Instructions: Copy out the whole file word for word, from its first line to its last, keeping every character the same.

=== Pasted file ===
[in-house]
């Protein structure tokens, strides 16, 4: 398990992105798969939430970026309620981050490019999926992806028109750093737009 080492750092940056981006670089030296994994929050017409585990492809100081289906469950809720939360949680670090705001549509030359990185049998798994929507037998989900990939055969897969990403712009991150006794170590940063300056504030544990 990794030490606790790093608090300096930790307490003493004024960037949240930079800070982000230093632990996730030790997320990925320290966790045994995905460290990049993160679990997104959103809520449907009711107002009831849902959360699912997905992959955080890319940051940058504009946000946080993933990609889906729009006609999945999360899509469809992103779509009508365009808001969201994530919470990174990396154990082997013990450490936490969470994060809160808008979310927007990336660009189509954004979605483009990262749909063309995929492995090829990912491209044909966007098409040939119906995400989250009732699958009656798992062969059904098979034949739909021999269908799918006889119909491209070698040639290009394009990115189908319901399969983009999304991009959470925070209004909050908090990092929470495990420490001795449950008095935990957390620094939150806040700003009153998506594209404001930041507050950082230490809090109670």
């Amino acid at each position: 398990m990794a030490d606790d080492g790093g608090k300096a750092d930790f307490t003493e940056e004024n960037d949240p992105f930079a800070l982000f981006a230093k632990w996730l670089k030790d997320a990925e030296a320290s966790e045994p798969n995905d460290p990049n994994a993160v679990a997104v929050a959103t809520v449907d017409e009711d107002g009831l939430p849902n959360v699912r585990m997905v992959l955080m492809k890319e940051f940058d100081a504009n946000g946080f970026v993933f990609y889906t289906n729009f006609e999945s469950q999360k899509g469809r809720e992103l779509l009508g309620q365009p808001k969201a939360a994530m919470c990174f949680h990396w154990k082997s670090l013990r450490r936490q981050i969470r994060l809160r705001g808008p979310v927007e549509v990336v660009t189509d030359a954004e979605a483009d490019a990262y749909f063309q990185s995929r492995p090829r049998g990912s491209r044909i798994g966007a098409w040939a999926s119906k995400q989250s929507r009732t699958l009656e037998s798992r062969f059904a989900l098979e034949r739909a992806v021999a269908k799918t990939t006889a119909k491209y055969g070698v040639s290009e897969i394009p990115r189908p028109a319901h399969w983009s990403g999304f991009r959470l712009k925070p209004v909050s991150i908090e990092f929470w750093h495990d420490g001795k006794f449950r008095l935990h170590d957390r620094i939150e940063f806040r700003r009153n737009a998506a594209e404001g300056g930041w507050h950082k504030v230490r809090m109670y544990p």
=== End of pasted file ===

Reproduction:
[in-house]
């Protein structure tokens, strides 16, 4: 398990992105798969939430970026309620981050490019999926992806028109750093737009 080492750092940056981006670089030296994994929050017409585990492809100081289906469950809720939360949680670090705001549509030359990185049998798994929507037998989900990939055969897969990403712009991150006794170590940063300056504030544990 990794030490606790790093608090300096930790307490003493004024960037949240930079800070982000230093632990996730030790997320990925320290966790045994995905460290990049993160679990997104959103809520449907009711107002009831849902959360699912997905992959955080890319940051940058504009946000946080993933990609889906729009006609999945999360899509469809992103779509009508365009808001969201994530919470990174990396154990082997013990450490936490969470994060809160808008979310927007990336660009189509954004979605483009990262749909063309995929492995090829990912491209044909966007098409040939119906995400989250009732699958009656798992062969059904098979034949739909021999269908799918006889119909491209070698040639290009394009990115189908319901399969983009999304991009959470925070209004909050908090990092929470495990420490001795449950008095935990957390620094939150806040700003009153998506594209404001930041507050950082230490809090109670």
């Amino acid at each position: 398990m990794a030490d606790d080492g790093g608090k300096a750092d930790f307490t003493e940056e004024n960037d949240p992105f930079a800070l982000f981006a230093k632990w996730l670089k030790d997320a990925e030296a320290s966790e045994p798969n995905d460290p990049n994994a993160v679990a997104v929050a959103t809520v449907d017409e009711d107002g009831l939430p849902n959360v699912r585990m997905v992959l955080m492809k890319e940051f940058d100081a504009n946000g946080f970026v993933f990609y889906t289906n729009f006609e999945s469950q999360k899509g469809r809720e992103l779509l009508g309620q365009p808001k969201a939360a994530m919470c990174f949680h990396w154990k082997s670090l013990r450490r936490q981050i969470r994060l809160r705001g808008p979310v927007e549509v990336v660009t189509d030359a954004e979605a483009d490019a990262y749909f063309q990185s995929r492995p090829r049998g990912s491209r044909i798994g966007a098409w040939a999926s119906k995400q989250s929507r009732t699958l009656e037998s798992r062969f059904a989900l098979e034949r739909a992806v021999a269908k799918t990939t006889a119909k491209y055969g070698v040639s290009e897969i394009p990115r189908p028109a319901h399969w983009s990403g999304f991009r959470l712009k925070p209004v909050s991150i908090e990092f929470w750093h495990d420490g001795k006794f449950r008095l935990h170590d957390r620094i939150e940063f806040r700003r009153n737009a998506a594209e404001g300056g930041w507050h950082k504030v230490r809090m109670y544990p």